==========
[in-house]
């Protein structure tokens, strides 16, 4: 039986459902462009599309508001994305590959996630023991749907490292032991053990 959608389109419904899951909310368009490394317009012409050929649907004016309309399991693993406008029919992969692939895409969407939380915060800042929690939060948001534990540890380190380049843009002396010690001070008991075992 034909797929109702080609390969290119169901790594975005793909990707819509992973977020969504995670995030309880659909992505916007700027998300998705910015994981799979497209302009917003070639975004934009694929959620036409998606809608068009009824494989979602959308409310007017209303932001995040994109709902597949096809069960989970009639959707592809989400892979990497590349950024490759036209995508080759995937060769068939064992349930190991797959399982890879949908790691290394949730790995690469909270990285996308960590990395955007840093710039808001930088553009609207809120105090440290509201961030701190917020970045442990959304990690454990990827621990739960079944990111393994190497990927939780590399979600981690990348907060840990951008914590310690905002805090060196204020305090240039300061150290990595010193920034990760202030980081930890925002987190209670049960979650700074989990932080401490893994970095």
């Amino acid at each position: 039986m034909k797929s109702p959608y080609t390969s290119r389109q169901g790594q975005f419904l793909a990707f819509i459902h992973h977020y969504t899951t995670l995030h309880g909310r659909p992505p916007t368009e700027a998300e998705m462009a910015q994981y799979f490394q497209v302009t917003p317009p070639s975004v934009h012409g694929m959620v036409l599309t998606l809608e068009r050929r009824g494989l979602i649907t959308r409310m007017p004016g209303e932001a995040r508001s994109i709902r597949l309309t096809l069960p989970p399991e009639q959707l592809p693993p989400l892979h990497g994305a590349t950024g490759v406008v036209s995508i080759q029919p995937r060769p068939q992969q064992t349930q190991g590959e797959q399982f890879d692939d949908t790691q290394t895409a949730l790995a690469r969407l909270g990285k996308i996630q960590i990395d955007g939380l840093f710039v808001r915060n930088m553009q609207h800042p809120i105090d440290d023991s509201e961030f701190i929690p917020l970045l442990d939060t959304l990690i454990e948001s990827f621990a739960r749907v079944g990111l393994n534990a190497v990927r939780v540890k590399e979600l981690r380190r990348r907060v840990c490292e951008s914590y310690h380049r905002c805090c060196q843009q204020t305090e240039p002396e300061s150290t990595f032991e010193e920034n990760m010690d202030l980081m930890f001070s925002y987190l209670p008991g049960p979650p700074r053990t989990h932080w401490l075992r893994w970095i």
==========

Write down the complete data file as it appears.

[in-house]
């Protein structure tokens, strides 16, 4: 039986459902462009599309508001994305590959996630023991749907490292032991053990 959608389109419904899951909310368009490394317009012409050929649907004016309309399991693993406008029919992969692939895409969407939380915060800042929690939060948001534990540890380190380049843009002396010690001070008991075992 034909797929109702080609390969290119169901790594975005793909990707819509992973977020969504995670995030309880659909992505916007700027998300998705910015994981799979497209302009917003070639975004934009694929959620036409998606809608068009009824494989979602959308409310007017209303932001995040994109709902597949096809069960989970009639959707592809989400892979990497590349950024490759036209995508080759995937060769068939064992349930190991797959399982890879949908790691290394949730790995690469909270990285996308960590990395955007840093710039808001930088553009609207809120105090440290509201961030701190917020970045442990959304990690454990990827621990739960079944990111393994190497990927939780590399979600981690990348907060840990951008914590310690905002805090060196204020305090240039300061150290990595010193920034990760202030980081930890925002987190209670049960979650700074989990932080401490893994970095």
């Amino acid at each position: 039986m034909k797929s109702p959608y080609t390969s290119r389109q169901g790594q975005f419904l793909a990707f819509i459902h992973h977020y969504t899951t995670l995030h309880g909310r659909p992505p916007t368009e700027a998300e998705m462009a910015q994981y799979f490394q497209v302009t917003p317009p070639s975004v934009h012409g694929m959620v036409l599309t998606l809608e068009r050929r009824g494989l979602i649907t959308r409310m007017p004016g209303e932001a995040r508001s994109i709902r597949l309309t096809l069960p989970p399991e009639q959707l592809p693993p989400l892979h990497g994305a590349t950024g490759v406008v036209s995508i080759q029919p995937r060769p068939q992969q064992t349930q190991g590959e797959q399982f890879d692939d949908t790691q290394t895409a949730l790995a690469r969407l909270g990285k996308i996630q960590i990395d955007g939380l840093f710039v808001r915060n930088m553009q609207h800042p809120i105090d440290d023991s509201e961030f701190i929690p917020l970045l442990d939060t959304l990690i454990e948001s990827f621990a739960r749907v079944g990111l393994n534990a190497v990927r939780v540890k590399e979600l981690r380190r990348r907060v840990c490292e951008s914590y310690h380049r905002c805090c060196q843009q204020t305090e240039p002396e300061s150290t990595f032991e010193e920034n990760m010690d202030l980081m930890f001070s925002y987190l209670p008991g049960p979650p700074r053990t989990h932080w401490l075992r893994w970095i």